A controversial Nazi occupation monument was erected in downtown Budapest in the middle of the night after an appeals court rejected a petition to halt its construction.
Workers completed the main components of the memorial in Freedom Square after midnight Sunday following the decision by the Budapest Court of Appeals the previous evening, according to local reports.
Speaking Monday at a news conference in Budapest, Janos Lazar, a senior representative of the Hungarian government headed by Prime Minister Viktor Orban, said there will be no unveiling ceremony because of the controversy surrounding the monument.
Critics of the monument, which depicts Hungary as an angel being attacked by a German eagle, say it glosses over Hungary’s active role in sending some 450,000 Jews to their deaths during the Holocaust. The Hungarian government disputes the interpretation, arguing the figure attacked represents all victims of fascism and not the Hungarian state.
Orban in February postponed a ceremony commemorating the country’s victims of World War II following protests by Jewish groups over the monument that they said obfuscates Hungary’s Holocaust-era role. Following his reelection, he asserted in early May that construction would go forward despite the Jewish community’s objections.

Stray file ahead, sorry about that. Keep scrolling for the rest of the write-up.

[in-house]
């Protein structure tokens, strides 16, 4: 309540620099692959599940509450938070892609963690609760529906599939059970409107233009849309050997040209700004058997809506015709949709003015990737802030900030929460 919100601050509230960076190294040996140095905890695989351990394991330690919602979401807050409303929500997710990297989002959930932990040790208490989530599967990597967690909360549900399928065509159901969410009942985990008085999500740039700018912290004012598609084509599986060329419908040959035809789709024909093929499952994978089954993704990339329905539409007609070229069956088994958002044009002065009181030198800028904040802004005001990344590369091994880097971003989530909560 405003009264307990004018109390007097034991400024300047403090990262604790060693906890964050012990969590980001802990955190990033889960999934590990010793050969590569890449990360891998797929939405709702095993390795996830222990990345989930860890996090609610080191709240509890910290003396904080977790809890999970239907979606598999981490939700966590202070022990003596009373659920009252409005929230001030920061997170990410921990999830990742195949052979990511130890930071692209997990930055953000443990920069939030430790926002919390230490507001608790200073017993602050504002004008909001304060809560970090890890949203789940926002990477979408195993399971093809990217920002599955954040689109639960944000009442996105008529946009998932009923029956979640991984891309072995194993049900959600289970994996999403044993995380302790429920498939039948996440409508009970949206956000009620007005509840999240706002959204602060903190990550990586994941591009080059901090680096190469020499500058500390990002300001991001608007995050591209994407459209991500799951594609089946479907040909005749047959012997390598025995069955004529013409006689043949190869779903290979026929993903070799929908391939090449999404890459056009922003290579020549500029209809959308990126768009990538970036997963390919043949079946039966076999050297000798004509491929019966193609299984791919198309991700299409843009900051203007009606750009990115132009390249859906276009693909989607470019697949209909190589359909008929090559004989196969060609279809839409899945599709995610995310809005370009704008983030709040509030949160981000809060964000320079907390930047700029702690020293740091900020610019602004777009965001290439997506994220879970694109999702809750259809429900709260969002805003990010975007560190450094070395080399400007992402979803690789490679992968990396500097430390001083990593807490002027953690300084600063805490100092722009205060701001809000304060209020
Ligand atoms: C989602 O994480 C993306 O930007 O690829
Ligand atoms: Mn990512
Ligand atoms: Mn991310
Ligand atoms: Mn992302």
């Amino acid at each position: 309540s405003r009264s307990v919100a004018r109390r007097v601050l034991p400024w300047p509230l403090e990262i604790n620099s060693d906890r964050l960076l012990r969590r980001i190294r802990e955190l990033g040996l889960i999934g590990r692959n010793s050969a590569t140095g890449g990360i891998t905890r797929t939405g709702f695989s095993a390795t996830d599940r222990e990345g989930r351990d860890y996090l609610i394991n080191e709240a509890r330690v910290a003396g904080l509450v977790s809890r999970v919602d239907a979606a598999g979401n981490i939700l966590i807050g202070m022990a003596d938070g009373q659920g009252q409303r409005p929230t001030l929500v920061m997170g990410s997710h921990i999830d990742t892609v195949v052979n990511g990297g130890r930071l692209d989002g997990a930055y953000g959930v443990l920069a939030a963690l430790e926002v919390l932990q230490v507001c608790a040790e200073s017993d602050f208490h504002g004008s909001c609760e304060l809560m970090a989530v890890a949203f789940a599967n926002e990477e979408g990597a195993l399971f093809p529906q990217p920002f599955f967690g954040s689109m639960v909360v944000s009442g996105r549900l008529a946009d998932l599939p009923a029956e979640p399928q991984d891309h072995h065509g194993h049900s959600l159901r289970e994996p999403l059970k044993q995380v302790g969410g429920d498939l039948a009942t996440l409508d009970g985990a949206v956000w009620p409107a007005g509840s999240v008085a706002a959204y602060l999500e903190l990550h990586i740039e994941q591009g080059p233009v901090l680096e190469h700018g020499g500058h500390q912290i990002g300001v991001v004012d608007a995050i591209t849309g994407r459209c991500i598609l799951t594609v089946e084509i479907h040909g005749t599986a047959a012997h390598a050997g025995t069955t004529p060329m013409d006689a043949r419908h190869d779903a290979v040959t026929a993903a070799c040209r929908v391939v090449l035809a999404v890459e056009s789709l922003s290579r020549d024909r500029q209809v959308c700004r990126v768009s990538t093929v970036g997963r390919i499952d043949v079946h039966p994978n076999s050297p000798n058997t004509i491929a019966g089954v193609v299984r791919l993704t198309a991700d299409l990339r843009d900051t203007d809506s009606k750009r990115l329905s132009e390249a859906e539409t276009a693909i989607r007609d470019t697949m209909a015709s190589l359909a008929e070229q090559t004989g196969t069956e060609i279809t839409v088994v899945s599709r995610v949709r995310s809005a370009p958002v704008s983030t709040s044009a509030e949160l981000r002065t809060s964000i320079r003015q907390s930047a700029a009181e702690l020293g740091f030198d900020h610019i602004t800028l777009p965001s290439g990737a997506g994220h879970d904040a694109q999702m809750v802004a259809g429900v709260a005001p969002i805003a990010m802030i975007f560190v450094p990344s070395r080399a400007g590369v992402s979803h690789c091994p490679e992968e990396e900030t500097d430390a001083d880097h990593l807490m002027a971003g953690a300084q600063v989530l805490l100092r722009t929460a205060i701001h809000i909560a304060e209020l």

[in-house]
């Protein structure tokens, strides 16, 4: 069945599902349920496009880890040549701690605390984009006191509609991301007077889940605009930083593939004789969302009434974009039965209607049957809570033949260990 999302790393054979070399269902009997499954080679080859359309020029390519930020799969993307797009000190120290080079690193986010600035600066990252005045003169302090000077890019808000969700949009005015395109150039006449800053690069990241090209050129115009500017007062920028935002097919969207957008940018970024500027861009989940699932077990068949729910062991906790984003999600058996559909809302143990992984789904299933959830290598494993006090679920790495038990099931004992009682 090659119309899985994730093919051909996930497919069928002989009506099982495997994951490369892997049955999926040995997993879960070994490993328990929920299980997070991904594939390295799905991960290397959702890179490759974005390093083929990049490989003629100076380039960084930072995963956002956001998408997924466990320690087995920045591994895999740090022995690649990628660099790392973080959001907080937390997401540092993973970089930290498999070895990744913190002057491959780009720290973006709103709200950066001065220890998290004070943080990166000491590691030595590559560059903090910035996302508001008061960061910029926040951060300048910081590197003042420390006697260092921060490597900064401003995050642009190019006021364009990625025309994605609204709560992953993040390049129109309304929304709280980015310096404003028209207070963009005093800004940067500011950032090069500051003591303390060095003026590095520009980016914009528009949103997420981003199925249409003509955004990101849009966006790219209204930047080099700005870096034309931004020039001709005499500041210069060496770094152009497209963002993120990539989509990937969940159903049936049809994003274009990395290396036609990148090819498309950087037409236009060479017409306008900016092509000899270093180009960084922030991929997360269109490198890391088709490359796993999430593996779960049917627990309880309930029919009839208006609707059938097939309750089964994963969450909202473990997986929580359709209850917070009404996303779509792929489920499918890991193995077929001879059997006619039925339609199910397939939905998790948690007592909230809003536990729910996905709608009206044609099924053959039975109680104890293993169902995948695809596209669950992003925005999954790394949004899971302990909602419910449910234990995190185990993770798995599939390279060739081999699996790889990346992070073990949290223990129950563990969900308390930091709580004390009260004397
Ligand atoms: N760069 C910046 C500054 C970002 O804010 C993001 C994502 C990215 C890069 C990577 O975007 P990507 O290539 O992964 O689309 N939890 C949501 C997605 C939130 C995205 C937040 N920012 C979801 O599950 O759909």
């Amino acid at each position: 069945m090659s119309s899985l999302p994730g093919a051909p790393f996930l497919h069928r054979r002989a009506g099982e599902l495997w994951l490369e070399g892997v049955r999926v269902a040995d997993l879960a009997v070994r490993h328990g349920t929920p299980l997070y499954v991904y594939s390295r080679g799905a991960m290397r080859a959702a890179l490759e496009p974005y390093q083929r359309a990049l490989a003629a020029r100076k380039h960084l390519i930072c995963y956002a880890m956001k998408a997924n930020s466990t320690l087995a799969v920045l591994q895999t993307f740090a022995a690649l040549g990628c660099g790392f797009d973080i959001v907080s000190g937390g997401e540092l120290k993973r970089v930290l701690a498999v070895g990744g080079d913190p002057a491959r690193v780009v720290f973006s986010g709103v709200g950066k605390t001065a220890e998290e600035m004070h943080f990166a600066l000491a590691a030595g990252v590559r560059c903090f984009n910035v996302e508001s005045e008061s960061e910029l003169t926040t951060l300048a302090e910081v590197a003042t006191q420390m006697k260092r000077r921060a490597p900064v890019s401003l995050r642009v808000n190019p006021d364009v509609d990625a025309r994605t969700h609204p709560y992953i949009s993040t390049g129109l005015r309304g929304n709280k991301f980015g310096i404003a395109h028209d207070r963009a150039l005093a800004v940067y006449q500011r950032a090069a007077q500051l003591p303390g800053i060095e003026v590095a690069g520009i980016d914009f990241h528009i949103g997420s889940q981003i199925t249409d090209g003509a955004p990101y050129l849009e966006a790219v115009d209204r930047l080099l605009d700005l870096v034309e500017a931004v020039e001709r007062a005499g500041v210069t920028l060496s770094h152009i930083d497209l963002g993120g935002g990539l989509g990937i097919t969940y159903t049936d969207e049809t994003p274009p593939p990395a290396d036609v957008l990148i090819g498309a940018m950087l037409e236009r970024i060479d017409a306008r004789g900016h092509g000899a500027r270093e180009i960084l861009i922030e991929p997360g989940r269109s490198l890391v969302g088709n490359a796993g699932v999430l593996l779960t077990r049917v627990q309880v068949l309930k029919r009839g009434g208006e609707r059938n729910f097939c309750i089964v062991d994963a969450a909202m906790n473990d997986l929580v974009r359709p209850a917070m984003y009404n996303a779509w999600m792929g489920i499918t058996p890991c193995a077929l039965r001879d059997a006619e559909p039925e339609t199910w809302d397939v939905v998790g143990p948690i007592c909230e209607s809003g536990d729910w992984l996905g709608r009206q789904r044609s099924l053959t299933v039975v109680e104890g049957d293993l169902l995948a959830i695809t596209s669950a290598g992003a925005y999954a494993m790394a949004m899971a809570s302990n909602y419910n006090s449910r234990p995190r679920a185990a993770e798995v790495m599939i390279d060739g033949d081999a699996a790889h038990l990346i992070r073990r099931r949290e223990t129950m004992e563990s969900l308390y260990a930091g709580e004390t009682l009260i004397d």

The Mazsihisz Federation of Jewish Communities in Hungary pulled out of all government-led activities for the commemoration of the 70th anniversary of the Nazi invasion of Hungary because of the monument.
In a statement Monday, Mazshihisz wrote, “Our efforts have not been in vain: Outstanding Hungarian scientists, clergymen and philosophers have strongly criticized [the erection of the monument] which followed a hundred days of continuous protest.”
Government workers began constructing the monument in April, but work was halted after the lawsuit filed by a former leader of the Socialist Party.
The site was secured early Sunday morning by 100 police officers to allow the completion of the monument, according to local reports. Protests have continued since then at the site, according to reports.
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